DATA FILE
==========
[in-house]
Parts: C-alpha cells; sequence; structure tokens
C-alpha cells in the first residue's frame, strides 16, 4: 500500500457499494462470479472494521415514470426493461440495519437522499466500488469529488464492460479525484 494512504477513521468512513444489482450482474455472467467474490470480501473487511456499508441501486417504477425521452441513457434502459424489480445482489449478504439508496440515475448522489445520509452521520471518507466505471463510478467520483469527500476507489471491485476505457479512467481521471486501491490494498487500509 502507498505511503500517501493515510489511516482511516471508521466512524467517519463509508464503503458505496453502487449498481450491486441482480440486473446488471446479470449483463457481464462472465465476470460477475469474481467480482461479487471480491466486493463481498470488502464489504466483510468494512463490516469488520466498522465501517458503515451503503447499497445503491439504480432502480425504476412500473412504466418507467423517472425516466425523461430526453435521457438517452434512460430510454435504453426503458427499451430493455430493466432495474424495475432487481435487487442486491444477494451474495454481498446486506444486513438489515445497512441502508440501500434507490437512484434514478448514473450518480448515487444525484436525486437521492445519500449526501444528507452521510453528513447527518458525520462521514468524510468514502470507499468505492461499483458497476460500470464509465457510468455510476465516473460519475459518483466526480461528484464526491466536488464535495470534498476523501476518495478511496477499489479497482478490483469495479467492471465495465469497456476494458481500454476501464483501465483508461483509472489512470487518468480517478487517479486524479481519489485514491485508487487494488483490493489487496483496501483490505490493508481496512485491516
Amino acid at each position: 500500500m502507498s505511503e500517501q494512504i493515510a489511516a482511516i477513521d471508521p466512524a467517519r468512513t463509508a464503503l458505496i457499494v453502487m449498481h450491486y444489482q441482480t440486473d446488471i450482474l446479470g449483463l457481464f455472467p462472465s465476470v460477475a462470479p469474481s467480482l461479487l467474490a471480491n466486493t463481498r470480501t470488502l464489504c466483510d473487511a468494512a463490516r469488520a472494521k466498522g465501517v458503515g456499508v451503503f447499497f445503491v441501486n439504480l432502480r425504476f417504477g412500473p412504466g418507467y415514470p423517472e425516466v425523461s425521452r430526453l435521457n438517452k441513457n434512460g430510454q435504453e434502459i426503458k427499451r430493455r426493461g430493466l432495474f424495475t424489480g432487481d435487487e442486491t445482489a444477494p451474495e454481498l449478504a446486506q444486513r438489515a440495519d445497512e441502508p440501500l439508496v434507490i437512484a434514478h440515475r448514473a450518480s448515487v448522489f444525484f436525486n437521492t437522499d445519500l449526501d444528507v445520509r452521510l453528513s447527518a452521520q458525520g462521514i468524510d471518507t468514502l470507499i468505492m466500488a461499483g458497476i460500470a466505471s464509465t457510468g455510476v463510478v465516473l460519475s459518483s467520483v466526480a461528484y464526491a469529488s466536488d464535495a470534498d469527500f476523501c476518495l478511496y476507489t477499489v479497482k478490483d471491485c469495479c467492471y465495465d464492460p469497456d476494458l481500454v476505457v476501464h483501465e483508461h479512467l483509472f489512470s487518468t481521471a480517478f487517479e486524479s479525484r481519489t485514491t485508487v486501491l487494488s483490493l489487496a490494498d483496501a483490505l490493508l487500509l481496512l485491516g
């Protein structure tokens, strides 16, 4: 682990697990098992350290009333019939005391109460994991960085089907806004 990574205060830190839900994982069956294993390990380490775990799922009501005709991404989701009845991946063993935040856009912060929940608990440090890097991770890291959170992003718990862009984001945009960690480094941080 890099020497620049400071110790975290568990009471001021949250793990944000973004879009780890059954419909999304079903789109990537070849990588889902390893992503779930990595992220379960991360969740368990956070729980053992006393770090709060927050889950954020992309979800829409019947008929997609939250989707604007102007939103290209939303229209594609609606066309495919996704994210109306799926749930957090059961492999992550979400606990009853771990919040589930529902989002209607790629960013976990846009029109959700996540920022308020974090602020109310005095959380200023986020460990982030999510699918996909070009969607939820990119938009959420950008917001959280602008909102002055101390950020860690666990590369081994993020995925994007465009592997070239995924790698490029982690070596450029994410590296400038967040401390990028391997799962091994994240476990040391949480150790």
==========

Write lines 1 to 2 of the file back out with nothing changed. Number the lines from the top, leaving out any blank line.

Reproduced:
[in-house]
Parts: C-alpha cells; sequence; structure tokens